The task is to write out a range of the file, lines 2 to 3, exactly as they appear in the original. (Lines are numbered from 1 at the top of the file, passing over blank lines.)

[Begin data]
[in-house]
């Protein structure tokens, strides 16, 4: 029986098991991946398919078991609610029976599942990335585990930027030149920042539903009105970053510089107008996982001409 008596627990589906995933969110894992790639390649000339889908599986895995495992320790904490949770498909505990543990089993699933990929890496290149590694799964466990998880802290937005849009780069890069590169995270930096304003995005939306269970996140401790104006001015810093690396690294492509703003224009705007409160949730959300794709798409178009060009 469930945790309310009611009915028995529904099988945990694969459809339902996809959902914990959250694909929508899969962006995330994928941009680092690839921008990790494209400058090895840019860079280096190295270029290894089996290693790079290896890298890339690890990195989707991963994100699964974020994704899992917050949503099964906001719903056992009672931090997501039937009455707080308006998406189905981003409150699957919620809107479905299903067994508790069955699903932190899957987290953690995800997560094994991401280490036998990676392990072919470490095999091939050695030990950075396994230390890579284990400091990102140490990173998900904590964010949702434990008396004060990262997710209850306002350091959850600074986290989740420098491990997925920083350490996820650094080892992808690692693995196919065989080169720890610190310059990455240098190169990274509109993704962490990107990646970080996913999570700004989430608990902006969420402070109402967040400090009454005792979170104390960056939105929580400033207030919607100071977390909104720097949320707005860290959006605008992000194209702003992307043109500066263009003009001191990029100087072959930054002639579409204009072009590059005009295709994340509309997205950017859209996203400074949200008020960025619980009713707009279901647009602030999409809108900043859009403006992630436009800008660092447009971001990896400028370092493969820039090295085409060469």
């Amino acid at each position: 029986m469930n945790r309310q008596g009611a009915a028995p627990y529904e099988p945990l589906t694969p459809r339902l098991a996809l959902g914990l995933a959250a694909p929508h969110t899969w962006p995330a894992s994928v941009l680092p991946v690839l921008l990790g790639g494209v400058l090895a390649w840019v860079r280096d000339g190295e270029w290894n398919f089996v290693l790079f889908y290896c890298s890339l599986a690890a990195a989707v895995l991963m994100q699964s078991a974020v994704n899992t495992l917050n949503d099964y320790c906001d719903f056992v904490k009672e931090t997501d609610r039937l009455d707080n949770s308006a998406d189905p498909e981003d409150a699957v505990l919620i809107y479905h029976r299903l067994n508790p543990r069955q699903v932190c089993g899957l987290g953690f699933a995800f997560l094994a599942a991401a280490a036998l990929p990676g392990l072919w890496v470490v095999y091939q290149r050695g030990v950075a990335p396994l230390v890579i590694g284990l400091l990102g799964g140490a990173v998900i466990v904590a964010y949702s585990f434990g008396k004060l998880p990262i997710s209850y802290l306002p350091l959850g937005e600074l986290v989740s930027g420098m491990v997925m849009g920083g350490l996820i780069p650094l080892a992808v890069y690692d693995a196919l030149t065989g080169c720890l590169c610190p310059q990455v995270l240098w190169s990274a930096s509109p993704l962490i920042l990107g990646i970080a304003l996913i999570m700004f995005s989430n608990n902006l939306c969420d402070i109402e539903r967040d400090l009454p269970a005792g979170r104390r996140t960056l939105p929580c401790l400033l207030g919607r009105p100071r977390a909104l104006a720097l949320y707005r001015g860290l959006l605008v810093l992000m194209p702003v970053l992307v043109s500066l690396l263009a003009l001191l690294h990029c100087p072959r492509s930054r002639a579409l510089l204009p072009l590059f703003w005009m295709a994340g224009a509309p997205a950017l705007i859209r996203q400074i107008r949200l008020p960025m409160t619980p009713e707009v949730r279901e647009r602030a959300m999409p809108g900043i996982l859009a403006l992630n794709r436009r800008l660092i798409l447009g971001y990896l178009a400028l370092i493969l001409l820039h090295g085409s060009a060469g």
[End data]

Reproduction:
């Protein structure tokens, strides 16, 4: 029986098991991946398919078991609610029976599942990335585990930027030149920042539903009105970053510089107008996982001409 008596627990589906995933969110894992790639390649000339889908599986895995495992320790904490949770498909505990543990089993699933990929890496290149590694799964466990998880802290937005849009780069890069590169995270930096304003995005939306269970996140401790104006001015810093690396690294492509703003224009705007409160949730959300794709798409178009060009 469930945790309310009611009915028995529904099988945990694969459809339902996809959902914990959250694909929508899969962006995330994928941009680092690839921008990790494209400058090895840019860079280096190295270029290894089996290693790079290896890298890339690890990195989707991963994100699964974020994704899992917050949503099964906001719903056992009672931090997501039937009455707080308006998406189905981003409150699957919620809107479905299903067994508790069955699903932190899957987290953690995800997560094994991401280490036998990676392990072919470490095999091939050695030990950075396994230390890579284990400091990102140490990173998900904590964010949702434990008396004060990262997710209850306002350091959850600074986290989740420098491990997925920083350490996820650094080892992808690692693995196919065989080169720890610190310059990455240098190169990274509109993704962490990107990646970080996913999570700004989430608990902006969420402070109402967040400090009454005792979170104390960056939105929580400033207030919607100071977390909104720097949320707005860290959006605008992000194209702003992307043109500066263009003009001191990029100087072959930054002639579409204009072009590059005009295709994340509309997205950017859209996203400074949200008020960025619980009713707009279901647009602030999409809108900043859009403006992630436009800008660092447009971001990896400028370092493969820039090295085409060469």
């Amino acid at each position: 029986m469930n945790r309310q008596g009611a009915a028995p627990y529904e099988p945990l589906t694969p459809r339902l098991a996809l959902g914990l995933a959250a694909p929508h969110t899969w962006p995330a894992s994928v941009l680092p991946v690839l921008l990790g790639g494209v400058l090895a390649w840019v860079r280096d000339g190295e270029w290894n398919f089996v290693l790079f889908y290896c890298s890339l599986a690890a990195a989707v895995l991963m994100q699964s078991a974020v994704n899992t495992l917050n949503d099964y320790c906001d719903f056992v904490k009672e931090t997501d609610r039937l009455d707080n949770s308006a998406d189905p498909e981003d409150a699957v505990l919620i809107y479905h029976r299903l067994n508790p543990r069955q699903v932190c089993g899957l987290g953690f699933a995800f997560l094994a599942a991401a280490a036998l990929p990676g392990l072919w890496v470490v095999y091939q290149r050695g030990v950075a990335p396994l230390v890579i590694g284990l400091l990102g799964g140490a990173v998900i466990v904590a964010y949702s585990f434990g008396k004060l998880p990262i997710s209850y802290l306002p350091l959850g937005e600074l986290v989740s930027g420098m491990v997925m849009g920083g350490l996820i780069p650094l080892a992808v890069y690692d693995a196919l030149t065989g080169c720890l590169c610190p310059q990455v995270l240098w190169s990274a930096s509109p993704l962490i920042l990107g990646i970080a304003l996913i999570m700004f995005s989430n608990n902006l939306c969420d402070i109402e539903r967040d400090l009454p269970a005792g979170r104390r996140t960056l939105p929580c401790l400033l207030g919607r009105p100071r977390a909104l104006a720097l949320y707005r001015g860290l959006l605008v810093l992000m194209p702003v970053l992307v043109s500066l690396l263009a003009l001191l690294h990029c100087p072959r492509s930054r002639a579409l510089l204009p072009l590059f703003w005009m295709a994340g224009a509309p997205a950017l705007i859209r996203q400074i107008r949200l008020p960025m409160t619980p009713e707009v949730r279901e647009r602030a959300m999409p809108g900043i996982l859009a403006l992630n794709r436009r800008l660092i798409l447009g971001y990896l178009a400028l370092i493969l001409l820039h090295g085409s060009a060469g």